Martin Taylor is Professor Emeritus of Geography at the University of Victoria. He is also adjunct professor in the School of Geography and Earth Sciences at McMaster University, and in the School of Public Health and Health Systems at the University of Waterloo. From 2007-2012, he served as Founding President and CEO of Ocean Networks Canada, the not for profit agency responsible for the management and development of the VENUS and NEPTUNE Canada ocean observatory programs, and the Ocean Networks Centre for Enterprise and Engagement, a federal centre of excellence for commercialization and research. Before assuming this position, he was for nine years (1998-2007) the University of Victoria’s first Vice-President Research. He has extensive governance experience including as: a member of the federal Council of Science and Technology Advisors; a member of the Social Sciences and Humanities Research Council of Canada Board; a board member and chair of the finance committee of TRIUMF; a board member and chair of the Michael Smith Health Research Foundation; a board member and chair of the NSERC Canadian Healthy Ocean Strategic Network; and as board chair of the Propel Centre for Population Health Impact at the University of Waterloo. He served on the Council of Canadian Academies Expert Panel on the assessment of Canadian ocean science (2012-13) and is Special Advisor to Community Based Research Canada. Prior to his appointment at UVic, Martin Taylor served from 1974-98 on the faculty at McMaster University, where his responsibilities included: chair of Geography (1991-97); founding director of the Institute of Environment and Health (1990-96); and Acting VP Research (1994-95). He holds a BA (Hons Geography) from Bristol University and an MA and PhD in Geography from UBC. He is the author of two books and over 100 peer-reviewed publications in the field of environmental and community health.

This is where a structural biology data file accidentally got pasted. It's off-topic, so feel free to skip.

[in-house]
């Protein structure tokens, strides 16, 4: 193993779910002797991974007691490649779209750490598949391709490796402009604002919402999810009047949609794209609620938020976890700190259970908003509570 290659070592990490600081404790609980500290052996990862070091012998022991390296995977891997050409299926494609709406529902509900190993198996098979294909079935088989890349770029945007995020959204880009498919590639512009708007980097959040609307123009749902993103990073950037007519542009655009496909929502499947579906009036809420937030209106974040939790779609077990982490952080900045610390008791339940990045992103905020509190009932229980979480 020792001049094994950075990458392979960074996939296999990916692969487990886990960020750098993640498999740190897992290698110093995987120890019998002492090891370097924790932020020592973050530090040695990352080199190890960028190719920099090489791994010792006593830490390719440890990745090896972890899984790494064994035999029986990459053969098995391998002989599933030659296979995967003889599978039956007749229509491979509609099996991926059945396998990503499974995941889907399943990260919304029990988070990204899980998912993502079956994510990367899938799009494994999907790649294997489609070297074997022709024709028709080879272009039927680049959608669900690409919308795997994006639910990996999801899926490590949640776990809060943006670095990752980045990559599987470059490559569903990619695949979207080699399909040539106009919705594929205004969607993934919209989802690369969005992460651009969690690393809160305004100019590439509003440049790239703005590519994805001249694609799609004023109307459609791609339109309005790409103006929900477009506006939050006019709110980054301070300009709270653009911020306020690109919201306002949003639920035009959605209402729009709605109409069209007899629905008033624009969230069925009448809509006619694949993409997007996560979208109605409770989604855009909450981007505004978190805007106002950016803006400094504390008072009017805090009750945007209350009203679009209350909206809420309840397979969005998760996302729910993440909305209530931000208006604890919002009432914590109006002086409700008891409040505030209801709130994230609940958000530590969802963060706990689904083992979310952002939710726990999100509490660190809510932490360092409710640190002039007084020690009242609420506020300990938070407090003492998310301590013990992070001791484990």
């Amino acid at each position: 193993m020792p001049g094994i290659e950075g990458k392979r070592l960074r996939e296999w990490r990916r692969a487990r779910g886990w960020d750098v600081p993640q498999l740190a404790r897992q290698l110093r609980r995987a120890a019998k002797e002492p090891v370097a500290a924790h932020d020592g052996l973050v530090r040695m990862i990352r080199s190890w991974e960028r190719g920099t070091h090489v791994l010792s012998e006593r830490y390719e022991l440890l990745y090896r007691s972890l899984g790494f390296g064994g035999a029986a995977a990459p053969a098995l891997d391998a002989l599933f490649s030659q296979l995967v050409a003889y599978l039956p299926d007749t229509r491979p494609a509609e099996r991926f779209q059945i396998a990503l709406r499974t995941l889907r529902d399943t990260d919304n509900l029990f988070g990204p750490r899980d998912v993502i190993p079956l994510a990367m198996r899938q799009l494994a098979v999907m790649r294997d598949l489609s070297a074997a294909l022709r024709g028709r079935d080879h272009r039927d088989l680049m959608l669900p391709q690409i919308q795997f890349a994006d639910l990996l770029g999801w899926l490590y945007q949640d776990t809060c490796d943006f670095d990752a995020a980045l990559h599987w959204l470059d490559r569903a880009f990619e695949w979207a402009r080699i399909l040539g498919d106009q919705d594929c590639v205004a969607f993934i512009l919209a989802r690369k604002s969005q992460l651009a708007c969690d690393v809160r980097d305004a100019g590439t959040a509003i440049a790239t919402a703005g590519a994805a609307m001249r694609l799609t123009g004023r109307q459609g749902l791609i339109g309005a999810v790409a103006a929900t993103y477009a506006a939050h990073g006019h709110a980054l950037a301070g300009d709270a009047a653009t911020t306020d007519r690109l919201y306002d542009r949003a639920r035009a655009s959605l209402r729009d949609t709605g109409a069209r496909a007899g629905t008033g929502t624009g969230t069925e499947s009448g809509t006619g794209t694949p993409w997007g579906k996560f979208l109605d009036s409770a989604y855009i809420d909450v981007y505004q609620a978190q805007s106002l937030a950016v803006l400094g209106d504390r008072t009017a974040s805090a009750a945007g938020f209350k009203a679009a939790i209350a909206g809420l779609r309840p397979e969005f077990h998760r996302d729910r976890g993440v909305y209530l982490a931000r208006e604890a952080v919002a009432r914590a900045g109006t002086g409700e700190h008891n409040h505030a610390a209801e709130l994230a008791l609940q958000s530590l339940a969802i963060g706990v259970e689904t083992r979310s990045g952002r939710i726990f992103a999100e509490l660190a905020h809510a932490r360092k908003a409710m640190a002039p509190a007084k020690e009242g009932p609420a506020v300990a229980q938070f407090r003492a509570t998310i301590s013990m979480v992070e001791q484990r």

Dr. Jonathan Bagger

Dr. Jonathan Bagger was elected Director of TRIUMF effective July 1st, 2014. Prior to his role at TRIUMF, he served as Vice Provost for Graduate and Postdoctoral Programs at Johns Hopkins University, Chair of the Department of Physics and Astronomy, and Krieger-Eisenhower Professor of Physics and Astronomy. He served as the university’s Interim Provost and Senior Vice President for Academic Affairs from 2012 to 2013.

Bagger’s research centers on high-energy physics at the interface of theory and experiment. Together with Julius Wess, he is the author of the monograph Supersymmetry and Supergravity. Dr. Bagger has twice been a member of the Institute for Advanced Study. He served as Chair of the International Linear Collider Steering Committee, as Vice Chair of the U.S. Department of Energy/National Science Foundation High Energy Physics Advisory Panel, and as a member of the U.S. National Research Council’s Board on Physics and Astronomy. He has served on the Fermilab Board of Overseers, the SLAC Scientific Policy Committee, the Space Telescope Institute Council, and the Board of Directors of the National Space Biomedical Research Institute. He is a Fellow of the American Physical Society and the American Association for the Advancement of Science.

Bagger graduated from Dartmouth College in 1977. After a year at the University of Cambridge as a Churchill Scholar, he continued his graduate study at Princeton University. He received his Ph.D. in 1983 and took a postdoctoral research position at the Stanford Linear Accelerator Center. From 1986 to 1989, he was Associate Professor at Harvard University.

Robert Lamb
Executive Director
Canadian Light Source Inc.

Robert Lamb is the Executive Director of the Canadian Light Source Inc.

Professor Lamb was educated at Melbourne and Cambridge Universities, and subsequently held academic appointments in England, Germany, the United States, Hong Kong and Australia, as well as senior administrative positions in both University and Government. He works at the interface between Physics and Chemistry, has published over 200 papers and 39 patents, and trained 81 postgraduates.

A major interest is in the way public and private sectors form relationships to translate science into technology. Along the way he has also been involved in the creation of four companies, the most recent in Hong Kong/China.

Professor Lamb has been a synchrotron light source user in Europe, US and Asia for over 25 years. He was also the founding director of the Australian Light Source.